Before they began renovating TCU’s 53-year-old Daniel-Meyer Coliseum, the construction crews at Austin Commercial were met with a request: Save the letters. The 60s-style signage of the old arena’s name — perhaps the quickest indicator the building was decades past its prime — was apparently worth salvaging.
So Gene Gunstanson, the senior superintendent overseeing the project, complied, and the letters were stowed away. Then, in March, Gunstanson and his crews went to work.
Nearly four months later, Daniel-Meyer Coliseum is a gutted shell of its former, outdated self.
The box office that greeted fans for years on the east side of the arena has been leveled. The circular concourse, with pictures of past TCU athletes on one side and concessions on the other, has been stripped bare. And the floor, which will be lowered three feet by the time construction is done, has been cleared to the concrete.
The end result will be a $59 million overhaul with new home and visitor locker rooms, seats closer to the floor, a food court that will help widen concourses and a 15,000-square foot entryway that will house a TCU Athletics Hall of Fame.
The construction, expected to be done for the 2015-16 season, will require the men’s and women’s basketball teams to relocate this year. The women will play home games at the University Recreation Center, while the men will play at the 4,759-seat Wilkerson-Greines Activity Center, a Fort Worth school district gym 15 minutes from campus.
So far, the construction progress has been more demolition than renovation. But when it’s finished, the main changes fans will see will be in three areas: The new entrance, which will feature art deco architecture designed to match Amon G. Carter Stadium; the concourse areas; and the lower bowl section of seats, which instead of circling the court, will extend to the floor on the sides, creating a more rectangular look.
To get there, crews began by razing the old facade and ticket office. The current entrance to the building is simply an opening leading to a hollowed-out concourse. Excavation for the new entrance — which will be built as a separate structure but connect to the concourse — will begin in about a month, Gunstanson said.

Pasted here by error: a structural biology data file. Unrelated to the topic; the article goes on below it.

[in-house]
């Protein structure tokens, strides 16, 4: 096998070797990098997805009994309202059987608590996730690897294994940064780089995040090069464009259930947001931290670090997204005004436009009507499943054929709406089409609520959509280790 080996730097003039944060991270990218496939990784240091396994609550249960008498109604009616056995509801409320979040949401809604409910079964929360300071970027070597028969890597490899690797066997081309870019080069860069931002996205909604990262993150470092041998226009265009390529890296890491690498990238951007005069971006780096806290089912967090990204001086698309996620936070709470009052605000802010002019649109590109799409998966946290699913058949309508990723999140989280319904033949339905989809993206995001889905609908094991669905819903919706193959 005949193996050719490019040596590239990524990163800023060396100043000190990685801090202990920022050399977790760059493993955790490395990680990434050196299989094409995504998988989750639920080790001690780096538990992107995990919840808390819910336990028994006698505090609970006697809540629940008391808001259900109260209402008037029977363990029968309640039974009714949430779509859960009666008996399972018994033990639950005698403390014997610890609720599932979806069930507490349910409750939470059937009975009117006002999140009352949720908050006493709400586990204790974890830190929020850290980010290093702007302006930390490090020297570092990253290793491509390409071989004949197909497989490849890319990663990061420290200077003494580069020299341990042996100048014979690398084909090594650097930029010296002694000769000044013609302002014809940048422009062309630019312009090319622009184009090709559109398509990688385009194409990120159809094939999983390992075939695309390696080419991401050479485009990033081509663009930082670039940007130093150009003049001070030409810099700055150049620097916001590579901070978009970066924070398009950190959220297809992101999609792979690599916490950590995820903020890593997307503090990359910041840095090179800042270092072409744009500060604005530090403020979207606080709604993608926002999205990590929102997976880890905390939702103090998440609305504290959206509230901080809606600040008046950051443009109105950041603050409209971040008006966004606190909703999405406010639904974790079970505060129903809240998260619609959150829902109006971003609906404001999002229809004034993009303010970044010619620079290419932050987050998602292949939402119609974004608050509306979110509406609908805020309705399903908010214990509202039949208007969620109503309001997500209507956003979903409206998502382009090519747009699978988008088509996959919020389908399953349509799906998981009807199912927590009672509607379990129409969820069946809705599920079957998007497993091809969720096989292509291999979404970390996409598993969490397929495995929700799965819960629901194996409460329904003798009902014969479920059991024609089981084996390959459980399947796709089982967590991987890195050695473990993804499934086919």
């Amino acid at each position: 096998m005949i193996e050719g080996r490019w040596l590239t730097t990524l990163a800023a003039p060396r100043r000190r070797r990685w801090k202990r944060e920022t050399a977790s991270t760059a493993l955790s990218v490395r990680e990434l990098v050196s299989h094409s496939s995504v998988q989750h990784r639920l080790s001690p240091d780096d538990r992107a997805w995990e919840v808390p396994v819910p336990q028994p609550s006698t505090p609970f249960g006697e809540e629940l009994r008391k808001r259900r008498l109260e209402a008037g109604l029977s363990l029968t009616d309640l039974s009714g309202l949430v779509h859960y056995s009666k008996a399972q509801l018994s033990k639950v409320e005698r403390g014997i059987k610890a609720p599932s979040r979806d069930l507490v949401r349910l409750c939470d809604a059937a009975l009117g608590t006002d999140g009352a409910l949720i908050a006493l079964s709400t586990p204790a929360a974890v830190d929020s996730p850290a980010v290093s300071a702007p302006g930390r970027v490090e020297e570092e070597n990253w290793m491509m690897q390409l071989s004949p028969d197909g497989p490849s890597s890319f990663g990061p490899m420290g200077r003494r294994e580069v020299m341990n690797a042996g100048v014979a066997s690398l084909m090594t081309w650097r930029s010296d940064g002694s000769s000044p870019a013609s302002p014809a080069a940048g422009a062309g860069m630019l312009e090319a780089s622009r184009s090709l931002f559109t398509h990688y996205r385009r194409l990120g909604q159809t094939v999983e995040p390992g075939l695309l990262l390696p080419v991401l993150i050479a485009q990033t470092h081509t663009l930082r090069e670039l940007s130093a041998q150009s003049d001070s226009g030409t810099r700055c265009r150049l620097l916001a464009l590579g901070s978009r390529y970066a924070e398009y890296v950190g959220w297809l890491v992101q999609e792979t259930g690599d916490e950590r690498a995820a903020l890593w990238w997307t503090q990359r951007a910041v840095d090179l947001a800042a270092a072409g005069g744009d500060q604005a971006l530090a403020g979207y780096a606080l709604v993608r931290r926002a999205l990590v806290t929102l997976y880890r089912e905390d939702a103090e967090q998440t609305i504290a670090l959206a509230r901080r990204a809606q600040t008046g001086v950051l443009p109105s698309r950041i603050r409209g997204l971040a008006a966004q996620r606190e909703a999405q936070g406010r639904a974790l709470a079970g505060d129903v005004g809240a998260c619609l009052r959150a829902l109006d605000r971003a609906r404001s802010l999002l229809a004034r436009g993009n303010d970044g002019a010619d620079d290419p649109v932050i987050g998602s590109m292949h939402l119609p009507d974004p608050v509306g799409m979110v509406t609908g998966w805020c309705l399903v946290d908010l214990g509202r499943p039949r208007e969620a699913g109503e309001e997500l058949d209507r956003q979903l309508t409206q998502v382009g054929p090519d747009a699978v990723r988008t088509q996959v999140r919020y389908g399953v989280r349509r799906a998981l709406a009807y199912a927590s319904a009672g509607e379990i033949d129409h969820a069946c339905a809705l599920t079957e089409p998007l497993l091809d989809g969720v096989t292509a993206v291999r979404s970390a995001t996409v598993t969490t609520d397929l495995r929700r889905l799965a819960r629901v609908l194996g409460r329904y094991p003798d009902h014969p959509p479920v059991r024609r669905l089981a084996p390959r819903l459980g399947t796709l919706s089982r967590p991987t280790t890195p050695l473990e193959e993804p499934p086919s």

Inside the arena, workers have been busy re-routing utilities, preparing to build a food court that will extend outward along the arena’s south side and clearing out what was once home and away locker rooms below the north concourse level.
The concourse itself won’t widen, but the addition of the food court will create a more open feel for fans passing through, Gunstanson said.
There’s been plenty of activity below the concourses, too. The men’s and women’s locker rooms and visitor locker rooms used to be at court level, through a tunnel on the north end of the floor. The new locker rooms will still be relatively in that same area. But the old ones are already gone, with crews plowing through the rooms in a week last month.
What the fans will experience at the court level should begin taking shape in about a month and a half. That’s when Gunstanson said excavation of the Daniel-Meyer floor should begin. With an already sunken arena, crews will likely have to dig through rock to get to the desired depth. Doing that, though, will allow for seats that will extend to court level.
The old setup was circular, with the stadium seating ending a distance from the court, and a long press table lining the edge of the floor, across from team benches. In the renovated arena, media will sit higher up, leaving room for more “Jack Nicholson seats” courtside, TCU spokesman Mark Cohen said.
The biggest challenge of the construction so far has been its proximity to other buildings, Gunstanson said. On one side of Daniel-Meyer, there’s Amon G. Carter Stadium and the football offices. Then, along the south side near where the food court will be, there’s the football practice fields. Workers spent one day re-routing power to Daniel-Meyer to come from the south side of the arena instead of the north side to avoid any accidental flips of the switch.
“They’re still using those buildings so we can’t shut [electricity] down,” Gunstanson said. “You run into that, but it’s also making sure you maintain the life safety of those buildings. That’s probably one of the biggest issues, making sure [employees] can get in or out.”
A fence will divide construction from the football stadium on game days. Gunstanson said the bigger challenge will be once football practices start as workers build the food court.
He estimated the project to be about 5 percent done, as the prep work for structural changes has been extensive. Exterior renovations are expected to be completed around February. Interior work, including building film rooms and creating new office space for coaching staffs in other sports, should take the project to the start of the 2015 season, Gunstanson said.
“We’ll be done probably the day before the first game,” Gunstanson said. “That’s usually how these things work out.”